Our friend and architectural photographer Felipe Camus recently embarked on an architectural pilgrimage to the valley of the Rhein. Located in the Graubünden region in Switzerland, the valley boasts many of the seminal works of Pritzker Prize Laureate Peter Zumthor, all within a 60-kilometer radius. Born in Graubünden himself, Zumthor designed the works in relation to their location and time by paying special attention to details and materials. As a result, the works all present Zumthor’s unparalleled skills of craftsmanship and his uncompromising integrity.
Join us for a special AD Architectural Mountain Guide, including a detailed map, photos and descriptions of Zumthor’s works, after the break….
Venice is commonly regarded as one of the wonders of the world, attracting over 17 million tourists each year. However, the city of Venice faces ongoing problems that threaten its ability to stay above water. The city’s flooding issues are notorious around the world. Every year water surges through its legendary labyrinth of streets wreaking havoc on architectural gems such as the Palazzo San Marco. With its architecture under threat, and dwindling population as many young people flock to the mainland, it is appropriate to think of Venice as a dying relic. (more…)
During these days I´m in Zagreb, Croatia, participating at CIP Talks 2009, an architecture conference organized by CIP Magazine. The list of lecturers at the conference include renowned architects, such as Mauricio Pezo & Sofía von Ellrichshausen (PvE), Jan Neutelings (Neutelings & Riedjik), Mark Lee (Johnston & MarkLee, interview here), Shohei Shigematsu (OMA, interview here), Carme Pinós, Arnaud Billard (Transsolar), Mikkel Frost (CEBRA), STUDIO UP (winners of the Emerging Architect MvE Award with their Gymnasium), Joseph Grima (Director of the Storefront Gallery, interview here), among other european and US architects.
Also, during these days we find the Croatian Architectural Triennale, the launch of Pogledaj.to a new local website for architecture, a new book on Croatian architecture, the opening of a new pavilion on the center of the city… an intense dose of architecture that we will be reporting during the following days.
Yesterday I went to the coastal city of Rijeka, and visited three interesting projects by 3LHD and Randic Turato. See the photographs after the break, and expect the usual complete posting with all the info on these projects sometime during this week.
As we told you on a previous post, last week we were in Saudi Arabia visiting the King Abdullah University of Science and Technology (KAUST). We showed you some renderings and the construction process, and now we bring you more details on this 6.5 million sqf LEED Platinum project, including a video with Bill Odell, design partner at HOK.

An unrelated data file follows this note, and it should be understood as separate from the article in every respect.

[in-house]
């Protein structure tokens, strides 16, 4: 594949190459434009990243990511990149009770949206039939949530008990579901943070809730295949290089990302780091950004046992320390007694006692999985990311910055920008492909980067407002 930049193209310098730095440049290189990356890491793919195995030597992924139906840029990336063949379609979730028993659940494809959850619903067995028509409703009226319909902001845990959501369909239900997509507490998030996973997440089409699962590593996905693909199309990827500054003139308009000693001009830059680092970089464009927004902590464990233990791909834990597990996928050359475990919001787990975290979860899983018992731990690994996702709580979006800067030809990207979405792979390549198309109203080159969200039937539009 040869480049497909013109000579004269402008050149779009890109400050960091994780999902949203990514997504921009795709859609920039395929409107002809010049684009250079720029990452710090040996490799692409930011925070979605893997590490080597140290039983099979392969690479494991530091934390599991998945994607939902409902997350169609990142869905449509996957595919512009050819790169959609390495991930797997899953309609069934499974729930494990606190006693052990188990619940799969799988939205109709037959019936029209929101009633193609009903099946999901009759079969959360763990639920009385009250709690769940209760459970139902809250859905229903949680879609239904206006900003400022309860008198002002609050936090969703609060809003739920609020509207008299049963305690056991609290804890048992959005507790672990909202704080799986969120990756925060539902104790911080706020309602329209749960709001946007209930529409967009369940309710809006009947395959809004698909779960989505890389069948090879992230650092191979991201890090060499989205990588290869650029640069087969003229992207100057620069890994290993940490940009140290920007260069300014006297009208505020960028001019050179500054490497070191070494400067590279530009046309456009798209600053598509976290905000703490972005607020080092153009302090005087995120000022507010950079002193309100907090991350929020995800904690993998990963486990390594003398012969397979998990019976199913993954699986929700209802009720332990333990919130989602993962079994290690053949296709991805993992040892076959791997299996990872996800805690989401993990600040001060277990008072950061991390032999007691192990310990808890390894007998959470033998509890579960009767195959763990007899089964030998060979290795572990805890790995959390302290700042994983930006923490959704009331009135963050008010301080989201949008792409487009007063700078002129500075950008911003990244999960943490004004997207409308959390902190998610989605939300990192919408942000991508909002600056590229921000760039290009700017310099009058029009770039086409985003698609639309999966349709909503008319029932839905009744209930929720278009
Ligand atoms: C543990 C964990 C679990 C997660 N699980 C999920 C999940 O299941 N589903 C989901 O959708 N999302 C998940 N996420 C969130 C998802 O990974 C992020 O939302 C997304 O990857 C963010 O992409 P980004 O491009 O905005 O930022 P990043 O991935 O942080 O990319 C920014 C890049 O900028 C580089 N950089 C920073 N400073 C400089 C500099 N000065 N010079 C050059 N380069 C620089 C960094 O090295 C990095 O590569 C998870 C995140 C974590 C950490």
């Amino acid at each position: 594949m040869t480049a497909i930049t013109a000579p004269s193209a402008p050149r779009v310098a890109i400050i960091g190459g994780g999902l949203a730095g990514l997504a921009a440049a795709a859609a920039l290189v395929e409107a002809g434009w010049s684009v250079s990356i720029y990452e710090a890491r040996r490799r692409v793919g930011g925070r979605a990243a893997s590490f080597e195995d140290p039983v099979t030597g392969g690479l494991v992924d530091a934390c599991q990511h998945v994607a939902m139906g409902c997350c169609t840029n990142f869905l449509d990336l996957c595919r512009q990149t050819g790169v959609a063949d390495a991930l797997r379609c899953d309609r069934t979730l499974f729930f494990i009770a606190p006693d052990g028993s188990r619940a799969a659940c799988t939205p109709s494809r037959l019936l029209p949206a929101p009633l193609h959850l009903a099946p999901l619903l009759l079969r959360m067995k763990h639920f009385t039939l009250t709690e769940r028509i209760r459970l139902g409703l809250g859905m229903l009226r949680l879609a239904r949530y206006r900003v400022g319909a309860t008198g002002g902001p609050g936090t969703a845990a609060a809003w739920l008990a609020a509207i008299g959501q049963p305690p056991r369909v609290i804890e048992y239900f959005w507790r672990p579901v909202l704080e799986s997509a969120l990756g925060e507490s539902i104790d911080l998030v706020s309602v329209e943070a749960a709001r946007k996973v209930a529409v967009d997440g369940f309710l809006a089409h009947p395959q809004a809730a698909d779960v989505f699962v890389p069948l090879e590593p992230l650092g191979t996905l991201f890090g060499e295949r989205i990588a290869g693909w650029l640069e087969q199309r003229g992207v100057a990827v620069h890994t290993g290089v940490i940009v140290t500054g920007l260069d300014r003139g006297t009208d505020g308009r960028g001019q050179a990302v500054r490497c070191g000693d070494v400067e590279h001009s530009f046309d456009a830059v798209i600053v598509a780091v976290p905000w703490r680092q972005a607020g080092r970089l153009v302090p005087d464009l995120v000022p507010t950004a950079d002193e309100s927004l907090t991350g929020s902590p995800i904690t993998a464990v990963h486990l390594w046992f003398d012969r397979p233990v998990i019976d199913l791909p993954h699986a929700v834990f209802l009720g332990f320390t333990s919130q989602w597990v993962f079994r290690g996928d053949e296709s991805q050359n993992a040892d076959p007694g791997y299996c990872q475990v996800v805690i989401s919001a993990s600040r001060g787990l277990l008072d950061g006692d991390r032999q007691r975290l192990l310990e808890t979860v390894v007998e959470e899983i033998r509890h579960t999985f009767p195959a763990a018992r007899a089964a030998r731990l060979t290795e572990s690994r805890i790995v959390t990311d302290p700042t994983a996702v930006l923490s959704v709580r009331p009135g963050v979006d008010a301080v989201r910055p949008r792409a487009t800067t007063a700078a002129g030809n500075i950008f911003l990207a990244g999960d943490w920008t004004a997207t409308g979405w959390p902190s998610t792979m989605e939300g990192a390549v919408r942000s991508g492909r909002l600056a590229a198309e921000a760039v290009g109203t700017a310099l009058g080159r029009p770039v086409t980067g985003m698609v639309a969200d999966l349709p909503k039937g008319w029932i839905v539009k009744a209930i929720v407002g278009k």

The project consists of two parts, the campus and the university town with facilities and accommodations for students, faculty and staff.
The main area of the campus consists of 10 volumes facing the Red Sea, housing the administrative offices, student services, library, a mosque, labs, research centers and an auditorium. A Costal Studies Center is still under construction and will be opened next January.
The first building we visited was the Library, the main volume overlooking the Red Sea.
Yesterday, after a very long flight, we arrived to Jeddah, Saudi Arabia, one of the most important cities in the region. Why? We are attending the opening of the King Abdullah University of Science and Technology, an international, graduate-level research institution. The mission if this academic institution is to dedicated to advancing science and technology of regional and global impact, with a fellowship program that provides full tuition to graduate students pursuing the M.S., M.S. to Ph.D., or Ph.D. degrees (more info here).
The University is located on a new campus designed by HOK, 80km north of Jeddah (aerial view of the site). The campus is part of a larger master plan, also designed by HOK: A new town of 10,000 to 12,000 people, surrounding and supporting the University, living in over 6.5 million sqf on a 3,200 acre site along the Red Sea.
The project started in fall 2006, and it was finished in just 3 years. To achieve this, the HOK Planning Group accelerated the process with a “Racing the Sun” design charrette in which planners from 10 offices across multiple time zones contributed to the plan over one 24-hour period. Each HOK office had a two-hour window to create its ideas and post them on a server. In the end, each contributed an idea that ultimately found its way into the final plan.